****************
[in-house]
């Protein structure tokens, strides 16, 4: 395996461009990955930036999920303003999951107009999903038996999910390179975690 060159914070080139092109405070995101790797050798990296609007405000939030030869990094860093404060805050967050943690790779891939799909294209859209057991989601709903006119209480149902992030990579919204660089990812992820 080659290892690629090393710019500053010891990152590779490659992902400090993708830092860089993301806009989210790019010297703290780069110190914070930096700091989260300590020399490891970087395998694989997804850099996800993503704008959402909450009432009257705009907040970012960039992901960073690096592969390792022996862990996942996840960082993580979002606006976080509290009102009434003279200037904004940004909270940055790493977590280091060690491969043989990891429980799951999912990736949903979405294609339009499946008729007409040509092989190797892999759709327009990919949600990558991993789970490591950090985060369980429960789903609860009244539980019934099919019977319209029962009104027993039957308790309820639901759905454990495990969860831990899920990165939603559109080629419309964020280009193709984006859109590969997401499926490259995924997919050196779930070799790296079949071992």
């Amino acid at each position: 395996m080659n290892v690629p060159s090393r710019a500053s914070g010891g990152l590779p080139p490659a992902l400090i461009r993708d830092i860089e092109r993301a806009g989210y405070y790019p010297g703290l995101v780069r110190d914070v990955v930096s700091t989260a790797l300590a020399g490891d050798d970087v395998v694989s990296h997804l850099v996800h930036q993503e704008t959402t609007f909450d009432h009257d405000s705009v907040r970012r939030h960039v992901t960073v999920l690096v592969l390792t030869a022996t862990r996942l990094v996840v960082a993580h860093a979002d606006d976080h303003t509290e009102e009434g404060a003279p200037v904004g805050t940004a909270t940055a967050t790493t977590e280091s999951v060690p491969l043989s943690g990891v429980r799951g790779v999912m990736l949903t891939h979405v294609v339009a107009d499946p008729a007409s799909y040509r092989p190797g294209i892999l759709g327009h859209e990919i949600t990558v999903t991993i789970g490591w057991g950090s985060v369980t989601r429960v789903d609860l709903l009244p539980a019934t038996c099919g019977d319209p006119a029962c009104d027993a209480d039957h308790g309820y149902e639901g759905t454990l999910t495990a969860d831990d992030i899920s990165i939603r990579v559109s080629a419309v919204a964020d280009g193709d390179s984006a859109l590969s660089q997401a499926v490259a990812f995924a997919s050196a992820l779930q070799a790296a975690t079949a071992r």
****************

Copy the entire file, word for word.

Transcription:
[in-house]
């Protein structure tokens, strides 16, 4: 395996461009990955930036999920303003999951107009999903038996999910390179975690 060159914070080139092109405070995101790797050798990296609007405000939030030869990094860093404060805050967050943690790779891939799909294209859209057991989601709903006119209480149902992030990579919204660089990812992820 080659290892690629090393710019500053010891990152590779490659992902400090993708830092860089993301806009989210790019010297703290780069110190914070930096700091989260300590020399490891970087395998694989997804850099996800993503704008959402909450009432009257705009907040970012960039992901960073690096592969390792022996862990996942996840960082993580979002606006976080509290009102009434003279200037904004940004909270940055790493977590280091060690491969043989990891429980799951999912990736949903979405294609339009499946008729007409040509092989190797892999759709327009990919949600990558991993789970490591950090985060369980429960789903609860009244539980019934099919019977319209029962009104027993039957308790309820639901759905454990495990969860831990899920990165939603559109080629419309964020280009193709984006859109590969997401499926490259995924997919050196779930070799790296079949071992």
């Amino acid at each position: 395996m080659n290892v690629p060159s090393r710019a500053s914070g010891g990152l590779p080139p490659a992902l400090i461009r993708d830092i860089e092109r993301a806009g989210y405070y790019p010297g703290l995101v780069r110190d914070v990955v930096s700091t989260a790797l300590a020399g490891d050798d970087v395998v694989s990296h997804l850099v996800h930036q993503e704008t959402t609007f909450d009432h009257d405000s705009v907040r970012r939030h960039v992901t960073v999920l690096v592969l390792t030869a022996t862990r996942l990094v996840v960082a993580h860093a979002d606006d976080h303003t509290e009102e009434g404060a003279p200037v904004g805050t940004a909270t940055a967050t790493t977590e280091s999951v060690p491969l043989s943690g990891v429980r799951g790779v999912m990736l949903t891939h979405v294609v339009a107009d499946p008729a007409s799909y040509r092989p190797g294209i892999l759709g327009h859209e990919i949600t990558v999903t991993i789970g490591w057991g950090s985060v369980t989601r429960v789903d609860l709903l009244p539980a019934t038996c099919g019977d319209p006119a029962c009104d027993a209480d039957h308790g309820y149902e639901g759905t454990l999910t495990a969860d831990d992030i899920s990165i939603r990579v559109s080629a419309v919204a964020d280009g193709d390179s984006a859109l590969s660089q997401a499926v490259a990812f995924a997919s050196a992820l779930q070799a790296a975690t079949a071992r």